My Money and Me: Attaining Financial Independence in Emerging Adulthood Through a Conceptual Model of Identity Capital Theory

Sarah Martin Butterbaugh, D. Bruce Ross, Alyssa Campbell

Research output: Contribution to journalArticlepeer-review

21 Scopus citations

Abstract

Emerging adulthood is a period of time from the late teens through late twenties, when individuals are facing major life transitions and decisions, with significant focus on becoming independent. This push for independence includes financial independence, a key characteristic of adulthood. The current article utilizes identity capital theory to guide and help explain the processes of obtaining financial independence in emerging adulthood. In contrast to older generations, current emerging adults are postponing many major life decisions considered to be adult behaviors, such as starting a career, getting married, and having children, which, in turn, ultimately extends the period of adult identity formation through independence, namely financial independence. Due to the importance of becoming financially independent, research should focus on examining the processes emerging adults take in gaining a sense of financial well-being and independence, and how clinicians can aid in this process. This conceptual model was created in the interest of identifying implications for therapy and identifying the mechanisms to promote independence in identify formation within an inclusive therapeutic practice.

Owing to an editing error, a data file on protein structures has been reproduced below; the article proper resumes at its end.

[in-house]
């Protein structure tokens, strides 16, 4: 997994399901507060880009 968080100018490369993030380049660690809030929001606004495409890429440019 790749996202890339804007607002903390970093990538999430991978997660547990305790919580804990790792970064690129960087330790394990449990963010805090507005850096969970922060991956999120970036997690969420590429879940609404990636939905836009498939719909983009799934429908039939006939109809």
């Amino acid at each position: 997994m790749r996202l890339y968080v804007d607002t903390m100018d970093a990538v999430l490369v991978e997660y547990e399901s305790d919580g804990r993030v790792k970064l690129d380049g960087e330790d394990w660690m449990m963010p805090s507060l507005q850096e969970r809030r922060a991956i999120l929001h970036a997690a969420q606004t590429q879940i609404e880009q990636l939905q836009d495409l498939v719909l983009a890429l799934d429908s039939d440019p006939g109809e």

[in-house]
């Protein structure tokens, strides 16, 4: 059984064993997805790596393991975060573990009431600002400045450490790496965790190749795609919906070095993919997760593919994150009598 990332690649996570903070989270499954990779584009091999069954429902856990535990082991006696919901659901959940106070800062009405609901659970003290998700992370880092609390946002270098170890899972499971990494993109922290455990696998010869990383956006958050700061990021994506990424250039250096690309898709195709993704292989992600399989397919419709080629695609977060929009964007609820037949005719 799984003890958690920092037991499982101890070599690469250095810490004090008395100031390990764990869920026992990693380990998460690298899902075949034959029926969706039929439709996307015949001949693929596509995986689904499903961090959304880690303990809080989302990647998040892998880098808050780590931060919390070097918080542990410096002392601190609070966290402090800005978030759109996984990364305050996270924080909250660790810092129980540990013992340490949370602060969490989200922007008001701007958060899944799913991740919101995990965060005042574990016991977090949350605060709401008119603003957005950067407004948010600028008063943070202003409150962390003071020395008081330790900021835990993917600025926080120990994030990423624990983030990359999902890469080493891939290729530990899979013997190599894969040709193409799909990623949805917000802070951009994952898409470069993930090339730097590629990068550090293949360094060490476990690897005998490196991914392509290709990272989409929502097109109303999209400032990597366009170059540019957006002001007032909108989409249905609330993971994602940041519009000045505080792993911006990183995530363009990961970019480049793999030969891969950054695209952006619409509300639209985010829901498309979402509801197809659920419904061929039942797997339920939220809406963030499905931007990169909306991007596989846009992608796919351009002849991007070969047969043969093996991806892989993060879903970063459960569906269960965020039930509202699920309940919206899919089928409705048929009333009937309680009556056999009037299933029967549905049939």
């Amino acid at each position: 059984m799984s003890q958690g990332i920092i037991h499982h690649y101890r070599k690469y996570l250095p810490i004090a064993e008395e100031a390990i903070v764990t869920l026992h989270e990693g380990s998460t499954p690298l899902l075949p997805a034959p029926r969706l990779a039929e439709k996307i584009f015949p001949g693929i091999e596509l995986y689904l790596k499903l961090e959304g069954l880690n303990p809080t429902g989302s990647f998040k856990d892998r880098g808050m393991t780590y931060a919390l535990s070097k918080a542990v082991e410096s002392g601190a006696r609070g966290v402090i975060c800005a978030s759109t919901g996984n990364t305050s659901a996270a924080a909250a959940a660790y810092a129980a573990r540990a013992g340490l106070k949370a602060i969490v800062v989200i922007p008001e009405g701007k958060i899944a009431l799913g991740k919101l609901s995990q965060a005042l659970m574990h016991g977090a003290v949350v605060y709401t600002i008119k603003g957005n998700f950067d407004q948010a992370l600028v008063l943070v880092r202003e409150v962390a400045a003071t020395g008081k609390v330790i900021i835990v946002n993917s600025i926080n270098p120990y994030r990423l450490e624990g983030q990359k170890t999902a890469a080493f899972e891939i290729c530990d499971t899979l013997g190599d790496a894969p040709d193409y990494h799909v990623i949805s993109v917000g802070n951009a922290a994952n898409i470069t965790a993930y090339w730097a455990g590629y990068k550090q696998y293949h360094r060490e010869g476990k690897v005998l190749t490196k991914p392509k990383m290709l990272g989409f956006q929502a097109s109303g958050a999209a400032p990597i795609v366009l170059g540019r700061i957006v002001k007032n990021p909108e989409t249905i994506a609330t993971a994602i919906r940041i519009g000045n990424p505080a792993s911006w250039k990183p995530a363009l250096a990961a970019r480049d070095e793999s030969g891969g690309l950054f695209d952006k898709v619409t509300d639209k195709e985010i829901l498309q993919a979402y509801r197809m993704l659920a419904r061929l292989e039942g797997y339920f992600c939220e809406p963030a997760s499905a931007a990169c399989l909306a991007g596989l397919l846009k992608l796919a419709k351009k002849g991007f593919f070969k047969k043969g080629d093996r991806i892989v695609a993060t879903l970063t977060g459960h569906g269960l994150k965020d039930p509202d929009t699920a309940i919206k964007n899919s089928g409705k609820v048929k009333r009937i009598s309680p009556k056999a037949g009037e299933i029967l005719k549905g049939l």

Original languageEnglish
Pages (from-to)33-45
Number of pages13
JournalContemporary Family Therapy
Volume42
Issue number1
DOIs
StatePublished - Mar 1 2020

Bibliographical note

Publisher Copyright:
© 2019, Springer Science+Business Media, LLC, part of Springer Nature.

Keywords

  • Conceptual model
  • Emerging adulthood
  • Financial independence
  • Financial well-being
  • Identity capital theory

ASJC Scopus subject areas

  • Social Psychology
  • Cultural Studies
  • Clinical Psychology
  • Social Sciences (miscellaneous)

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